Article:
Introducing Table Views in Swift 3

2016-10-02_13-55-11Table views on any mobile platform are the workhorse of any application. To be a good developer you need  to make table views easily. Tables in iOS  use the UITableView class to do so. This is a very powerful class with many features to make the tables you see in applications like Facebook, Instagram and Apple Music.

Because of the power and flexibility you have available to build tables, they are not as easy to create as a UIButton or UILabel. In this lesson I’ll introduce you to dynamic tables, and show you how to display a dynamic table. We’ll put together a menu of pizzas displaying the name of the pizza and the price.

Setting Up the Application

We’ll need to set up an application. This requires pretty robust model full of data. to save you the trouble of typing all that in, you can download this starter file: pizzatable_start.zip  You can jump down to the Set up the Storyboard section, if you use the starter file. If you want to know what I did, or type it all in your self, I’ll very briefly tell you what’s in those files.

Create a new Single View project named PizzaTable. Use Swift as the language and Universal as the device. Once loaded, Press Command-N and make a new iOS cocoa touch class named MenuItems, subclassing NSObject. Create the class like this:

class MenuItems:NSObject{
let names:[String] = [
    "Margherita Pizza","BBQ Chicken Pizza",
    "Pepperoni Pizza","Sausage Pizza",
    "Seafood Pizza","Sausage Deep Dish",
    "Meat Lover's Deep Dish","Veggie Lover's Deep Dish",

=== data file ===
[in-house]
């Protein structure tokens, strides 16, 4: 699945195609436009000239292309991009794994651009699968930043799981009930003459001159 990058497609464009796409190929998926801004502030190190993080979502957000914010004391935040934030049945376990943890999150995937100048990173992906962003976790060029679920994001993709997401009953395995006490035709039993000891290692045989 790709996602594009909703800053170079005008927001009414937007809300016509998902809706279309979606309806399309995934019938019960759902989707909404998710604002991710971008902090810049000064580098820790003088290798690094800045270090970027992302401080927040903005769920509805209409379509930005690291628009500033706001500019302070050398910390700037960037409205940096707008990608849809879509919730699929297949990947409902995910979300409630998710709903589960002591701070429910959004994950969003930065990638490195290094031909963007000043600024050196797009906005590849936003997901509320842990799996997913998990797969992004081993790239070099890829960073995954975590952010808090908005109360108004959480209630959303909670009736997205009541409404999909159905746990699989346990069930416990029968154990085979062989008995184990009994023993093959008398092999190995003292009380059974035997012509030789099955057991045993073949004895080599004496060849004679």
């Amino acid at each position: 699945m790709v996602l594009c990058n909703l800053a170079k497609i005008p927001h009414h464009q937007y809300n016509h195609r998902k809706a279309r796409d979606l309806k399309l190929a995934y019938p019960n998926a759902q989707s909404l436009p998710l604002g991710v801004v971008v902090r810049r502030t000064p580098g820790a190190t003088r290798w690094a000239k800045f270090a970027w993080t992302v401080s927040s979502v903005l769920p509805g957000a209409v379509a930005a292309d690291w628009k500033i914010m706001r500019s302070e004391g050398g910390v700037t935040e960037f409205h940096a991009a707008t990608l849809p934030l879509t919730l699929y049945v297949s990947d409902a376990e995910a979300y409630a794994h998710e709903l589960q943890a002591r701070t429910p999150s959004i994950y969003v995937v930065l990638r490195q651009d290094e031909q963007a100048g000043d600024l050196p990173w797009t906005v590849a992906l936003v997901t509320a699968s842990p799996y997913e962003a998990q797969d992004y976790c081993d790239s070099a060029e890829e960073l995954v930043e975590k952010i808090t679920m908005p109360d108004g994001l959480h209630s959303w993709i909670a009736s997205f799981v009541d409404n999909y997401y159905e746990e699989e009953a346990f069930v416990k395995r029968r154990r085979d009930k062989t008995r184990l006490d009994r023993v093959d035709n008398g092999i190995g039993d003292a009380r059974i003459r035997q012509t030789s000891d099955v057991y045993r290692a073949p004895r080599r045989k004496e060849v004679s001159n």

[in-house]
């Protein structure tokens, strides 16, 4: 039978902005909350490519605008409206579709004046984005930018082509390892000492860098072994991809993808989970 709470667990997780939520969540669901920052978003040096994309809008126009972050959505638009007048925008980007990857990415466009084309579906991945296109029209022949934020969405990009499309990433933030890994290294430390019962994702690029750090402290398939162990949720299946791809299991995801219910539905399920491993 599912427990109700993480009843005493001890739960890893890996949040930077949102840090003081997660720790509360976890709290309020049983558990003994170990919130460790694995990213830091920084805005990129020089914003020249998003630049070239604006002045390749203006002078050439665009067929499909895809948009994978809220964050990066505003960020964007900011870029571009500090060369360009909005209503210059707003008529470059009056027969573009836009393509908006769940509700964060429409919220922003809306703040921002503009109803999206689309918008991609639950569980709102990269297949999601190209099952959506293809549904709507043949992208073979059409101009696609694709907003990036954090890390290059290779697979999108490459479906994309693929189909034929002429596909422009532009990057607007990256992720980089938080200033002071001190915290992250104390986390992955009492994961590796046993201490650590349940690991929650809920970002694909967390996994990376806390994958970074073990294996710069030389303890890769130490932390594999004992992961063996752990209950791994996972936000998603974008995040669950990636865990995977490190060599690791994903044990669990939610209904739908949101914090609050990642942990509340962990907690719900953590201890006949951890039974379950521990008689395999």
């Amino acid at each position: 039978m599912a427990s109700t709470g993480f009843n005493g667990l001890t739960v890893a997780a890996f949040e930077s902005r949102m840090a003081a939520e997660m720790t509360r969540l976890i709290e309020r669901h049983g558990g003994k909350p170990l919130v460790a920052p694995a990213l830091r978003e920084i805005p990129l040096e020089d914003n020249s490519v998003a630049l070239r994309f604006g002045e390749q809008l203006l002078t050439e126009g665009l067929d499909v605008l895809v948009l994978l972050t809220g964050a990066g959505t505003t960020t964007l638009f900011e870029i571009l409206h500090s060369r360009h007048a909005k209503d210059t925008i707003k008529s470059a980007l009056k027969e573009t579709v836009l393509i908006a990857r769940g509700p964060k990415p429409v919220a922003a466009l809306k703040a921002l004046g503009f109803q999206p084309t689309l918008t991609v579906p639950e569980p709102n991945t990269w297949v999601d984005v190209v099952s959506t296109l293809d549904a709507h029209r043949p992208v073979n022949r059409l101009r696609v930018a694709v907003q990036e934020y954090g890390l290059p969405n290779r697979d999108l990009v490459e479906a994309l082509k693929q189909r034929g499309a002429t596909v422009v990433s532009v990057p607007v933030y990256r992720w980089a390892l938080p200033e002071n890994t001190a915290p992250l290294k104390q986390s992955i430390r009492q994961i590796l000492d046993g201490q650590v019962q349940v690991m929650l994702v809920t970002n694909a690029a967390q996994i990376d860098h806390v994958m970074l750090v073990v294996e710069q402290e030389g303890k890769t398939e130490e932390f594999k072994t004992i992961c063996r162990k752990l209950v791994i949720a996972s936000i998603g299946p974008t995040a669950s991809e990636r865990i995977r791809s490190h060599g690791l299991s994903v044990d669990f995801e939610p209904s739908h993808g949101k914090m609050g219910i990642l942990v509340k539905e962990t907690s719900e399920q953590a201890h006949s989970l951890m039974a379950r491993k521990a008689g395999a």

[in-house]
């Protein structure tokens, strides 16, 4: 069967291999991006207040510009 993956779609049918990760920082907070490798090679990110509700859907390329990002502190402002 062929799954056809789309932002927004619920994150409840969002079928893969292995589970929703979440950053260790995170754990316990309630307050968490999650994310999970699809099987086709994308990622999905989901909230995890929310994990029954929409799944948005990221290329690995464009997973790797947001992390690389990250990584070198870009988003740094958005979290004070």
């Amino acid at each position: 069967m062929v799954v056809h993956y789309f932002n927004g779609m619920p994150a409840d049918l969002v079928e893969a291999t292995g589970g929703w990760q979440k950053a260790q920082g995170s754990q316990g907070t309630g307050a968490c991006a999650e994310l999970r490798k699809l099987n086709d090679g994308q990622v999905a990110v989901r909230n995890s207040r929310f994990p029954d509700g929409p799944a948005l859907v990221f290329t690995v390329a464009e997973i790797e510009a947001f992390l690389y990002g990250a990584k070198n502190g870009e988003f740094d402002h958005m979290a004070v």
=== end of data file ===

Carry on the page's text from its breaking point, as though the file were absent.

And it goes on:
"BBQ Chicken Deep Dish","Mushroom Deep Dish",
     "Tiramisu","Vanilla Ice Cream",
     "Apple Crostata","Hot Fudge Pizza",
     "Soft Drink","Coffee",
     "Espresso","Mineral Water"]
let prices:[Double] = [
    7.95,11.49,
    8.45,8.45,
    12.75,10.65,
    12.35,10.00,
    16.60,11.25,
    6.50,2.25,
    6.50,9.75,
    1.25,1.25,
    3.50,3.75
]
let specials:[Bool] = [
        false,true,
        false,false,
        false,false,
        true,false,
        false,true,
        false,false,
        false,true,
        false,false,
        true,false
]
}

The class has three properties as arrays, the name of the menu Item, the price, and if it is a special or featured item.

We will not be using the ViewController.swift file. Select it, delete it and move it to the trash.

Set Up the Storyboard

In the storyboard,select the view controller scene and delete it. Find the Table View Controller in the object Library.

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Drag a table view controller on the story board. In the Attribute Inspector, click on Is Initial View Controller.
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In the document outline, select Table View Cell.
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Select the menu in the attributes inspector for Style.You have several styles of menu.

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We’ll place the pizza name on the left and the price in a smaller font on the right. Select Right Detail which has this style.

Under the style, you’ll find the identifier. Your code will use this identifier to find the cell. Name it cell